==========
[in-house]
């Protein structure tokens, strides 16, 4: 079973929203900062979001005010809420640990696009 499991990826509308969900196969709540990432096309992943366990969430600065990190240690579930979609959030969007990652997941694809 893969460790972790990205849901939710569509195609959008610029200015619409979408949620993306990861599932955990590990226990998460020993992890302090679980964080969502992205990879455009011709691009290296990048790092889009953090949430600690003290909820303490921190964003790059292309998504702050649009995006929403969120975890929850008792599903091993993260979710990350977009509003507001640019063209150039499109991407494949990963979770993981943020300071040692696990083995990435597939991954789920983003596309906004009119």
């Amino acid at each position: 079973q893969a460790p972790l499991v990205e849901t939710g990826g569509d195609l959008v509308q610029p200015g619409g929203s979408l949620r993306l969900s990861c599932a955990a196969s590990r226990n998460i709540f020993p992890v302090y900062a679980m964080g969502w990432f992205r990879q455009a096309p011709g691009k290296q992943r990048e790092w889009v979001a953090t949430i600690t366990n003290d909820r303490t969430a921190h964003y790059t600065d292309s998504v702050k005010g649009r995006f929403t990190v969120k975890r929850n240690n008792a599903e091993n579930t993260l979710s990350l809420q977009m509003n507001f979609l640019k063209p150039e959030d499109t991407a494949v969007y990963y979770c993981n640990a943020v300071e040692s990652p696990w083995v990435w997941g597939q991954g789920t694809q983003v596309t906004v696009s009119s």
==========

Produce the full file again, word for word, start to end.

[in-house]
């Protein structure tokens, strides 16, 4: 079973929203900062979001005010809420640990696009 499991990826509308969900196969709540990432096309992943366990969430600065990190240690579930979609959030969007990652997941694809 893969460790972790990205849901939710569509195609959008610029200015619409979408949620993306990861599932955990590990226990998460020993992890302090679980964080969502992205990879455009011709691009290296990048790092889009953090949430600690003290909820303490921190964003790059292309998504702050649009995006929403969120975890929850008792599903091993993260979710990350977009509003507001640019063209150039499109991407494949990963979770993981943020300071040692696990083995990435597939991954789920983003596309906004009119």
């Amino acid at each position: 079973q893969a460790p972790l499991v990205e849901t939710g990826g569509d195609l959008v509308q610029p200015g619409g929203s979408l949620r993306l969900s990861c599932a955990a196969s590990r226990n998460i709540f020993p992890v302090y900062a679980m964080g969502w990432f992205r990879q455009a096309p011709g691009k290296q992943r990048e790092w889009v979001a953090t949430i600690t366990n003290d909820r303490t969430a921190h964003y790059t600065d292309s998504v702050k005010g649009r995006f929403t990190v969120k975890r929850n240690n008792a599903e091993n579930t993260l979710s990350l809420q977009m509003n507001f979609l640019k063209p150039e959030d499109t991407a494949v969007y990963y979770c993981n640990a943020v300071e040692s990652p696990w083995v990435w997941g597939q991954g789920t694809q983003v596309t906004v696009s009119s």